The association media world was asked in a new survey to name the program with the most revenue growth potential during the next two years, and if you’re thinking that it must be event-related, or membership development, or even education and certification, here’s a surprise: It’s actually non-dues related advertising and partnership initiatives.
More than a quarter (26%) of the respondents in the survey, conducted over the last 18 months among 100 association executives, said their growth potential comes from advertising and partnerships associated with both publishing and events. The research was conducted by the two-year-old startup organization Professionals For Association Revenue, whose mission is to inspire revenue growth for association professionals.
The PAR survey is part of an effort to establish empirical data around the association business-development landscape.
Towson, Maryland-based PAR, which has150 member associations, invites every association looking to improve revenue health to join and participate.
Respondents came from a range of organizations, with 7% of respondents over $50 million in revenue, 32% from $10 million to $49 million, and 51% under $10 million. Respondents came from all corners of the enterprise, including executive management, director-level staff, and sales teams, as well as support staff.
The growth potential around advertising and partnerships is, according to the survey, nearly double from membership development (16%), according to the survey, with education and certification programs (14%), non-dues event sponsorships (14%), books and training services (12%), event registration (10%), exhibit sales (5%), and research (3%) all trailing the advertising and partnerships opportunity.
“Each association will be different based on size and approach,” says Sean Soth, PAR founder and Leadership Advisory Board chairman. “How and why we approach these opportunities will inform their success.” These programs, he says:
- Must provide value for the audiences they serve.
- Need support from all departments to ensure alignment and success.
- And require professional business leads who understand the changing landscape of business development and can guide advertisers or partners to the best decisions.
The bullish outlook about advertising growth is partly because such initiatives trail other revenue sources by a significant margin in terms of the actual priorities for strategic managers and revenue producers within associations, according to the research. Asked to name their association revenue-development priorities, respondents overwhelmingly cited membership, which was top-of-mind for 87% of the executives who filled out the survey.
Membership was then followed by event-registration revenue as a priority, with 67% of respondents saying that was a high priority. It was followed by non-dues exhibit sponsorships (46%), non-dues meeting sponsorships (44%), education and certification programs (32%) and only then with non-dues advertising at 26% of respondents.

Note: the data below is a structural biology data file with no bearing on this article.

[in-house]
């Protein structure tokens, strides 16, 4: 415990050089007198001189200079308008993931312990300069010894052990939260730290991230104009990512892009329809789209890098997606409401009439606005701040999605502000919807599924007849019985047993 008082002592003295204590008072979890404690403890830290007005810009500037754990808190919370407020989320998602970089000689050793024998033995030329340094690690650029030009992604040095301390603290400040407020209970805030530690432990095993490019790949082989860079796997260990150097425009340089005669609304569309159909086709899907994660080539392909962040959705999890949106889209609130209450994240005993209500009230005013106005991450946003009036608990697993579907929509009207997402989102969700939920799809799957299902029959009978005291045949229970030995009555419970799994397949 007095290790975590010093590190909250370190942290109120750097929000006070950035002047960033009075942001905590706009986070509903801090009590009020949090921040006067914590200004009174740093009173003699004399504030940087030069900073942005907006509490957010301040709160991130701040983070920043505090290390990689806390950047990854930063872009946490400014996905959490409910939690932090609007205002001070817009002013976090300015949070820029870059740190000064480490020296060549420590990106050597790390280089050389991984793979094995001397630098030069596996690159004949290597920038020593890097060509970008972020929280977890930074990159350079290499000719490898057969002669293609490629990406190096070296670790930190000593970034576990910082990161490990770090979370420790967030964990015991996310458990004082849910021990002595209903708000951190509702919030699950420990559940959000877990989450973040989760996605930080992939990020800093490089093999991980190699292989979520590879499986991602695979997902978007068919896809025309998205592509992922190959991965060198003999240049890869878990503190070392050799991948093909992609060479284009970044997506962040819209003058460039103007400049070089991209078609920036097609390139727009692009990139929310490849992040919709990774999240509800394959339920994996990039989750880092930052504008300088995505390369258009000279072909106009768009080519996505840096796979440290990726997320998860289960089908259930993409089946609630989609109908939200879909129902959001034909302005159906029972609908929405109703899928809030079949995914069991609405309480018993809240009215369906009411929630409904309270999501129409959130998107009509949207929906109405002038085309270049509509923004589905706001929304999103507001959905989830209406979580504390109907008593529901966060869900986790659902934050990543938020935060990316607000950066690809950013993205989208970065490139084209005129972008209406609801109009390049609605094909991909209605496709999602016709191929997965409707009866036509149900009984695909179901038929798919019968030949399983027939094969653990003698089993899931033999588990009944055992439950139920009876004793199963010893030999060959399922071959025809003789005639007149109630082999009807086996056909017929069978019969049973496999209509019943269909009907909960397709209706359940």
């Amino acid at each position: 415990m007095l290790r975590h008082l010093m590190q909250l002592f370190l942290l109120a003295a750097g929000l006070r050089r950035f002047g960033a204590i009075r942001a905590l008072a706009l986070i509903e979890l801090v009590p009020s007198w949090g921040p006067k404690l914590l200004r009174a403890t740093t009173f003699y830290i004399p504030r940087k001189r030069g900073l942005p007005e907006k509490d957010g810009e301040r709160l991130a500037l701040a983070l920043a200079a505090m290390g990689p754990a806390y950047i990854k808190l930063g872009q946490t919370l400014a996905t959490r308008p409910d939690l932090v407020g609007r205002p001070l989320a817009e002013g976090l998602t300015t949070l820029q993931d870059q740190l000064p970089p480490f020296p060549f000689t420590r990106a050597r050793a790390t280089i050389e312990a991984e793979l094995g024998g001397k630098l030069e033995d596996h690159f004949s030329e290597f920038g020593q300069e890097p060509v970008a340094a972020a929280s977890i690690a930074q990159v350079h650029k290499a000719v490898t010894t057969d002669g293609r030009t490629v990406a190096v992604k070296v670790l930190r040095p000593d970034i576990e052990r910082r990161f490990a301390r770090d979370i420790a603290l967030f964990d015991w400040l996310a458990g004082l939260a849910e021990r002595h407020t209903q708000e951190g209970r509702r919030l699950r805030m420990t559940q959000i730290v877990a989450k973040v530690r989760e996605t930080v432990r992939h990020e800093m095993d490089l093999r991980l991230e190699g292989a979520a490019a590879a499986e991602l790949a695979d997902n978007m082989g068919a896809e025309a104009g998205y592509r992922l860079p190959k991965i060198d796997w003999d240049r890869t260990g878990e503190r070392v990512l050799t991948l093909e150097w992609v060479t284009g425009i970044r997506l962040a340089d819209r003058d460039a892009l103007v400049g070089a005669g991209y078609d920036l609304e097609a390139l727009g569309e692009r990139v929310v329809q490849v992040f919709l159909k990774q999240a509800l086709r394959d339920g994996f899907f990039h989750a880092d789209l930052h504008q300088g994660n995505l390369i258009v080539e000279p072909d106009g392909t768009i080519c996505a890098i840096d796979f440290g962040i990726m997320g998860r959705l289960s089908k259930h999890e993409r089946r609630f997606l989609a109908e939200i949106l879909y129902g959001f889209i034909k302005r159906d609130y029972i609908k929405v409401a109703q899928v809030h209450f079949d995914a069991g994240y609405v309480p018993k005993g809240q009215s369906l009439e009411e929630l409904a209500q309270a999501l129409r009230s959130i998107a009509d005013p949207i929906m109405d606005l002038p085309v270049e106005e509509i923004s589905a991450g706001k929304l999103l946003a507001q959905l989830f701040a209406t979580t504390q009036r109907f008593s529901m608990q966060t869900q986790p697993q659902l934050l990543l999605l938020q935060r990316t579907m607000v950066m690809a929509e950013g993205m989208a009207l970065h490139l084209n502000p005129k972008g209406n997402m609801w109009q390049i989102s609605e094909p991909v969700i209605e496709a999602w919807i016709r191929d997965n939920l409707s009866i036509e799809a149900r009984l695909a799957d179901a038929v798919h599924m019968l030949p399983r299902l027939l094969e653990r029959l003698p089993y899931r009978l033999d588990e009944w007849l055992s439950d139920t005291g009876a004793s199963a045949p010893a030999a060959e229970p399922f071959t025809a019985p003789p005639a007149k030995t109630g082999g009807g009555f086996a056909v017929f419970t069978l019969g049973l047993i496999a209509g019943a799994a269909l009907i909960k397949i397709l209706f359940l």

Clearly, advertising and partnerships remain a lower priority. There may be a variety of explanations. “Advertising can be a low-interest activity for the c-suite,” Soth says. “But the publishing and media teams can be a driving force in growing the organization.
Another reason is the sometimes-siloed nature of association divisions. “They can be independent and don’t communicate,” Soth adds. “We need to help leadership understand the long-term potential.”
But overall, the research seems to tell a tale of poor coordination and missed opportunities in association revenue-generation. For example, a striking 87% of the respondents said they either don’t have a goal-oriented business-development strategy, or don’t know if they do, or that it doesn’t perform well. “We don’t approach the topic of revenue the same as we do dues,” Soth says. “The question becomes how do we approach revenue as a team sport affecting all sources the same: Dues, sales, sponsorships.”
More than half of respondents (56%) said they only review the organization’s performance against the bus-dev plan annually, or rarely, or they don’t know. “Associations will have unproductive silos within their teams if they are not aligned with the defined business strategy,” the report states.
“Competency in forecasting needs to be a approached differently from maybe what’s been done traditionally,” Soth says. “There should be new data points and action items. It should be done more holistically.”
If that lax approach to planning is the vast majority of respondent associations, it’s not a surprise either that fewer than 50% of all respondents believe they’ll hit their budget targets—and that applies even to the highest-priority revenue sources, including membership (48% expect to hit budget, event sponsorships (48%), and attendee registration (41%).
Lower-priority revenue-development sources, like products and books, education, and advertising, fare much worse.
So what’s in the way of this dismal revenue-related performance? It runs the gamut. Lack of staffing and resources was cited most, named by 33% of respondents. This was followed by the lack of a business-development stratergy (22%), not enough dedicated sales time (19%), market conditions (14%), and unreasonable targets (5%). Below these were the need for more training, and what might be the worst excuse of all, the lack of relevancy of the organization’s products.
The converse of these impediments—that is, what is necessary for associations to improve their business-development efforts? Respondents in the PAR survey cited increased collaboration, better resources, more time and more training.
The PAR survey is filled with actionable data beyond what’s in this article. To download the full report, click here.